Credit to Author: Lily Hay Newman| Date: Wed, 19 Jun 2019 13:00:00 +0000
Certain studies require sensitive datasets: the relationship between nutritious school lunch and student health, the effectiveness of salary equity initiatives, and so on. Valuable insights require navigating a minefield of private, personal information. Now, after years of work, cryptographers and data scientists at Google have come up with a technique to enable this "multi-party computation" without exposing information to anyone who didn't already have it.
Today Google will release an open source cryptographic tool known as Private Join and Compute. It facilitates the process of joining numeric columns from different datasets to calculate a sum, count, or average on data that is encrypted and unreadable during its entire mathematical journey. Only the results of the computation can be decrypted and viewed by all parties, meaning that you only get the results, not the data you didn't already own. The cryptographic principles the tool uses date back to the 1970s and '90s, but Google has repurposed and updated them to work with today's more powerful and flexible processors.
"The net result is that we can perform this computation without exposing any individual data and only getting the aggregate result," says Amanda Walker, director of privacy tools and infrastructure engineering at Google. "The naïve way to do this would be to take two sensitive data sets, dump them into a single database and do the join and the sum, but then you’ve got everything together and at risk of a data breach."
Take the school lunch example. The school has information on all of its students and what food it served when. But it would need data from healthcare providers over time to track whether menu changes are potentially having a positive impact on students' health. Private Join and Compute would allow these parties, which all hold very sensitive data, to essentially compare notes without divulging sensitive information to each other.
Private Join and Compute uses a 1970s methodology known as "commutative encryption" to allow data in the datasets to be encrypted with multiple keys, without it mattering which order the keys are used in. This is helpful for multi-party computation, where you need to apply and later peel away multiple layers of encryption without affecting the computations performed on the encrypted data. Crucially, Private Join and Compute also uses methods first developed in the 90s that enable a system to combine two encrypted datasets, determine what they have in common, and then perform mathematical computations directly on this encrypted, unreadable data through a technique called homomorphic encryption.
"We said, 'OK, the early systems were very limited and only did a few operations," Walker says. "Are those operations we can use? And the answer turned out to be yes."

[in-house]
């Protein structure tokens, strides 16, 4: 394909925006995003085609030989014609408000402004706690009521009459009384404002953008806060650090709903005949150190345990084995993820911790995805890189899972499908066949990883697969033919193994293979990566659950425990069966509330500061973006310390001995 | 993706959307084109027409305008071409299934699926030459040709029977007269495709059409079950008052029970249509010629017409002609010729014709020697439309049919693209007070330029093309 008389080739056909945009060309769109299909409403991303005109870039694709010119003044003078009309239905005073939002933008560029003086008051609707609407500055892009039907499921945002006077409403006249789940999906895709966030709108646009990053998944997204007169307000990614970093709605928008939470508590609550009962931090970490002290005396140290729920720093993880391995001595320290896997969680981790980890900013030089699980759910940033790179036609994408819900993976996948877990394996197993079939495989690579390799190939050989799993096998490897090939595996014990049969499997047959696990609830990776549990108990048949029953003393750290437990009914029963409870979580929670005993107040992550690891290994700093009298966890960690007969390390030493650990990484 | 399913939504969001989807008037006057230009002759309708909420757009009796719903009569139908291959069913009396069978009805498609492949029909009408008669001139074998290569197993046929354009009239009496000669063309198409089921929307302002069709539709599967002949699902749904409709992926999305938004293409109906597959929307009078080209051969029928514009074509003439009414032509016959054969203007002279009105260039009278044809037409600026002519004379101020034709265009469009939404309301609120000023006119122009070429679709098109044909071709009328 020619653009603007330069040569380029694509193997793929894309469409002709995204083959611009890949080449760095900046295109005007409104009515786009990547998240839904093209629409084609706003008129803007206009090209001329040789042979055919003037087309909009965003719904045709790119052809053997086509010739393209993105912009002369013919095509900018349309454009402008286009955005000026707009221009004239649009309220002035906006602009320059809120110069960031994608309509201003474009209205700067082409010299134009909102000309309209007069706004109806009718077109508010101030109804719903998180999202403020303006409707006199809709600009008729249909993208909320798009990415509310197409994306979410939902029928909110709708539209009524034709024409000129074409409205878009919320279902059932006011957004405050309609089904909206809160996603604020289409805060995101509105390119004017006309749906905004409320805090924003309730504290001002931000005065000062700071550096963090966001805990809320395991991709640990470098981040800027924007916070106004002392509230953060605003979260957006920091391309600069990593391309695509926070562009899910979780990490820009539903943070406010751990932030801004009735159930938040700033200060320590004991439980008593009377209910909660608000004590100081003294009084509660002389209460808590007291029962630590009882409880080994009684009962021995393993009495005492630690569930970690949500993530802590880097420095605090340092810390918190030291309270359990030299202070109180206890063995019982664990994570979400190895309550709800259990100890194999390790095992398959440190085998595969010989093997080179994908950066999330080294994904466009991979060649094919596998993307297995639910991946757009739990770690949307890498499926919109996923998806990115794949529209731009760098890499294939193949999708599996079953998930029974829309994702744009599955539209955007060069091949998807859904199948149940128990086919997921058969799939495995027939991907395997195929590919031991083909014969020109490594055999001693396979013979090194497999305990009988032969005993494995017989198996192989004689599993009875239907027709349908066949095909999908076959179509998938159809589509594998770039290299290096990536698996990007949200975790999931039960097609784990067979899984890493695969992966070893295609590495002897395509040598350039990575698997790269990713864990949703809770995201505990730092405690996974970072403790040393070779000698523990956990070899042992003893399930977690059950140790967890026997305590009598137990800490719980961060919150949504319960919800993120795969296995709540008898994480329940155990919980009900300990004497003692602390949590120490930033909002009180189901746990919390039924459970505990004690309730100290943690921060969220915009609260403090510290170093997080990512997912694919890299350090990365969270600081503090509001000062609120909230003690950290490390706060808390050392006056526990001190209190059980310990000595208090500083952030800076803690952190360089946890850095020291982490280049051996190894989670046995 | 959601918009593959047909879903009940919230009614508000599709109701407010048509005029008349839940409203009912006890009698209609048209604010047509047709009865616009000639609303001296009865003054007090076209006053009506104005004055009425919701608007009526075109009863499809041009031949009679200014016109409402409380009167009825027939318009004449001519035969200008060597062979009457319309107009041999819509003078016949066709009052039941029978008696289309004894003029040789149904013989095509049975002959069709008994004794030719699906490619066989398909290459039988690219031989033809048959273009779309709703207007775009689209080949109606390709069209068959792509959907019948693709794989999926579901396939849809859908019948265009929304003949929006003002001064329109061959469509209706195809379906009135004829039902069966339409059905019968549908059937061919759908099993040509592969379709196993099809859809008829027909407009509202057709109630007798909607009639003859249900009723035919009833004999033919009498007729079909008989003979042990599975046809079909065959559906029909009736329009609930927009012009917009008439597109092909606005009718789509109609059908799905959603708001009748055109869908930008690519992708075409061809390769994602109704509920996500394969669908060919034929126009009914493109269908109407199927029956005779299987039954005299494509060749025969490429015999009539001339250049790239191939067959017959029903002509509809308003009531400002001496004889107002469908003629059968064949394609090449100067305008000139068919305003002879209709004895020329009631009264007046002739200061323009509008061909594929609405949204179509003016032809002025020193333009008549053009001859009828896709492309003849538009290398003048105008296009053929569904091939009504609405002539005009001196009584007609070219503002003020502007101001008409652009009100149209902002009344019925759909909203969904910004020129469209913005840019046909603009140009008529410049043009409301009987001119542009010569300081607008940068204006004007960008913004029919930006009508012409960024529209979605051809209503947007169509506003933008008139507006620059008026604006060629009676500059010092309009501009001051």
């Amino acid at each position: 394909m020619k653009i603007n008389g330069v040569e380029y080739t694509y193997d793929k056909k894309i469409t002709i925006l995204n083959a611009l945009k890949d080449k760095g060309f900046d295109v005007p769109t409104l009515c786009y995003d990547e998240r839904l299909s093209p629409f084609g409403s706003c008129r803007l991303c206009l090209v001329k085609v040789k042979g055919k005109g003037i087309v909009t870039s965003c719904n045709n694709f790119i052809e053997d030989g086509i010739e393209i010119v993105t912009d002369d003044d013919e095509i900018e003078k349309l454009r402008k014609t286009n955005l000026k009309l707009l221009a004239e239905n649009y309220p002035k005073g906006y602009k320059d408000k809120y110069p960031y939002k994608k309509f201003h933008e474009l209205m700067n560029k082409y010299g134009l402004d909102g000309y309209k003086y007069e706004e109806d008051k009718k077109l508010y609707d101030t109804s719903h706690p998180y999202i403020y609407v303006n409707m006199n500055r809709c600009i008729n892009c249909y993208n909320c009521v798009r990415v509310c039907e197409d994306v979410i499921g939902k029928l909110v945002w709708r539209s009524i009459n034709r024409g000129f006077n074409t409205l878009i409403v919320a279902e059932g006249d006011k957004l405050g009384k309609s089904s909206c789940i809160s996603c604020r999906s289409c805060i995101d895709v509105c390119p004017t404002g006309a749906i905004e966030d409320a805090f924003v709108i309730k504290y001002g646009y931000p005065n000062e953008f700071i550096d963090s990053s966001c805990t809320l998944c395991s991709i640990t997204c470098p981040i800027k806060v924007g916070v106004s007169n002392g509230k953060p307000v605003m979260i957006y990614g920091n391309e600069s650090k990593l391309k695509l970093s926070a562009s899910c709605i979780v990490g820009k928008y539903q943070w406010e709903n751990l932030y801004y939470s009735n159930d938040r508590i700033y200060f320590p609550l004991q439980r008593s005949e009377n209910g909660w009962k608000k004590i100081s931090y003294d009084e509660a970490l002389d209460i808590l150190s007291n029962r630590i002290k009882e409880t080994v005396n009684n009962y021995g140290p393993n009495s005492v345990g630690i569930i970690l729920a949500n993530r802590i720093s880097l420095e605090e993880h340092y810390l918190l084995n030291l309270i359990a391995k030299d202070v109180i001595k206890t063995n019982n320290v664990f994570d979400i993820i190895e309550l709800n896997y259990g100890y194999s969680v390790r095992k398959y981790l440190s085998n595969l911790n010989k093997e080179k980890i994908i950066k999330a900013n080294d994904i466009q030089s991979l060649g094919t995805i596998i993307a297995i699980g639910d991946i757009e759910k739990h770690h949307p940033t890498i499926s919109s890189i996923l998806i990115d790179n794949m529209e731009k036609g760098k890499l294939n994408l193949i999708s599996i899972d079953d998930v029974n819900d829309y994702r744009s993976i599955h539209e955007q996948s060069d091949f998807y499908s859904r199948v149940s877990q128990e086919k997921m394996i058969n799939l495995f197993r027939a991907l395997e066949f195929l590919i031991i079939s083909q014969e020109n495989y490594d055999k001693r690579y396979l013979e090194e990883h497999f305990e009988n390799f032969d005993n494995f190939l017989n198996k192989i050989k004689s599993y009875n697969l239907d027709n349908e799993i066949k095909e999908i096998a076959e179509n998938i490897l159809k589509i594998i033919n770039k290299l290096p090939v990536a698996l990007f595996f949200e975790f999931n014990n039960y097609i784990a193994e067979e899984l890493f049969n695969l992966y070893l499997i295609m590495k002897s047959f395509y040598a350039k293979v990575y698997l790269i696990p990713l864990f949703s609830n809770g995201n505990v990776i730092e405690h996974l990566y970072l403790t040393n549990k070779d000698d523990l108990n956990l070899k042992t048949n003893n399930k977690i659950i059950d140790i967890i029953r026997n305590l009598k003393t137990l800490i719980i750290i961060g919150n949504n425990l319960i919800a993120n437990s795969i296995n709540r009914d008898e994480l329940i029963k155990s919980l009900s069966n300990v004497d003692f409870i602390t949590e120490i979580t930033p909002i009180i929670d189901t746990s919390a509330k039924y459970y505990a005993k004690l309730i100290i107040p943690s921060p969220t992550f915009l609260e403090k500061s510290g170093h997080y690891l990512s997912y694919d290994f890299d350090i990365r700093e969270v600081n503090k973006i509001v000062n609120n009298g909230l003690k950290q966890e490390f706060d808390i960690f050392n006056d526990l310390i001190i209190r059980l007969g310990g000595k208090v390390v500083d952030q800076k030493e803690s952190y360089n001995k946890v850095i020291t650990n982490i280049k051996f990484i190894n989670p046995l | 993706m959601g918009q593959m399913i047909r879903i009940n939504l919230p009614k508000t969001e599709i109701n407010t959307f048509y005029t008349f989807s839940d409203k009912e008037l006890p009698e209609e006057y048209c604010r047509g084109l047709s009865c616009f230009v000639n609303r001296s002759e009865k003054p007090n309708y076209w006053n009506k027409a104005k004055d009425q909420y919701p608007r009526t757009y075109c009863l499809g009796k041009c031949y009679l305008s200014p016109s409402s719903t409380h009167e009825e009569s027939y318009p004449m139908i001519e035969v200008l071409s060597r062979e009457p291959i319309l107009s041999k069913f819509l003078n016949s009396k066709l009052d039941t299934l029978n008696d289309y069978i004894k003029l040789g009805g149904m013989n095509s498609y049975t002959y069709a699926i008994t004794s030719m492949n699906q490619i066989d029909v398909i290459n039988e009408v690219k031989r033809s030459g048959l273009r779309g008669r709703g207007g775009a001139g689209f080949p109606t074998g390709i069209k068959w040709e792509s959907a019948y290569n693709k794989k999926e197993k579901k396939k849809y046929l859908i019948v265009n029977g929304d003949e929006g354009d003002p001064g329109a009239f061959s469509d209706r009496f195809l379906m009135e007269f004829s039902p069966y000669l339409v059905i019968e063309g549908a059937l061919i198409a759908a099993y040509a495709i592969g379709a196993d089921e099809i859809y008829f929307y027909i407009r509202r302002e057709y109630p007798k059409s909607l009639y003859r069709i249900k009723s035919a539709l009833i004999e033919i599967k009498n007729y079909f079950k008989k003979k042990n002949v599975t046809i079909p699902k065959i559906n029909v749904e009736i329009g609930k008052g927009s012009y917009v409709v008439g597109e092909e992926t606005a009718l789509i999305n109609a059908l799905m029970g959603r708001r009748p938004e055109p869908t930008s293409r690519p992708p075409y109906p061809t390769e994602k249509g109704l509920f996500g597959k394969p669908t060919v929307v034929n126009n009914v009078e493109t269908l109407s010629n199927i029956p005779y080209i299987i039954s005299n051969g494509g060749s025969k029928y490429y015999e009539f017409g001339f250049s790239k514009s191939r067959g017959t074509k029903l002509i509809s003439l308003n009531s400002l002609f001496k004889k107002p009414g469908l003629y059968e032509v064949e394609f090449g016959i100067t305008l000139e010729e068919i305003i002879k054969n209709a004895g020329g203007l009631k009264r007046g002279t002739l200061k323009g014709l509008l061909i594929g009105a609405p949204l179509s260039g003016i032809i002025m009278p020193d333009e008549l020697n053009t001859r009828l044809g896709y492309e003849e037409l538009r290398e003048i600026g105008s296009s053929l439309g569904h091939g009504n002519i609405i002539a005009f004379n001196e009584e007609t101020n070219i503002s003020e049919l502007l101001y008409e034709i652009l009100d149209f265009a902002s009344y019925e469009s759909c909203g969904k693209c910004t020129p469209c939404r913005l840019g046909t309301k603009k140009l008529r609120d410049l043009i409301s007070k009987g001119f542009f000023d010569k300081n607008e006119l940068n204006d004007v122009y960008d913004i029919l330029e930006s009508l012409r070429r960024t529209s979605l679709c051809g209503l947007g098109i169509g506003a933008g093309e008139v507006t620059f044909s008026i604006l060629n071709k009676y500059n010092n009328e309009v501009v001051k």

Google has already been distributing a technical paper that describes Private Join and Compute to academic and industry cryptographers. And since the company is open sourcing the tool, additional opportunities will come to vet the method's security and privacy. Tal Malkin, a cryptographer at Columbia University who had an early look at the paper, says that the new tool represents an important step—particularly because it comes from Google and will be open source. This may spur its adoption among businesses that are flush with user data and looking to manage it more privately.
"Secure computation has been a thriving area of research in cryptography since the 1980s, but until recently was considered to be too theoretical for practice," Malkin says. "I think this project is an exciting step towards opening this important privacy technology for general use."
Google emphasizes the technique's potential public policy and social advocacy uses, and Joseph Lorenzo Hall, chief technologist for the Center for Democracy and Technology, says these potential applications are very exciting. But like Malkin, Hall also notes that businesses—including Google itself—will likely lean on Private Join and Compute in an attempt to study user data without overstepping privacy bounds. For example, Google's Walker says that the company has already launched a beta test in the US that uses the tool for advertising measurements.
"This is sort of the holy grail of a lot of things," CDT's Hall says. "Google is using math to allow two parties who don’t trust each other, but who want some kind of aggregate statistic that's only available by combining their data, to do that without anyone having any information about the underlying individuals involved."
Though Private Join and Compute makes private calculations possible that were never practical before, it's still computationally intensive, and might not be feasible for use in all situations. And CDT's Hall also notes that it's always possible for the tool to be used to find the answers to questions that society shouldn't know, or that are invasive in some way. "As the cryptographer Phil Rogaway puts it, privacy-preserving surveillance is still surveillance," he says. But the cryptographic advances will also potentially enable a lot of public good.
"There was literally nothing you could do to privately answer these questions before," he says. "It's amazing, there are so many ways we could use this."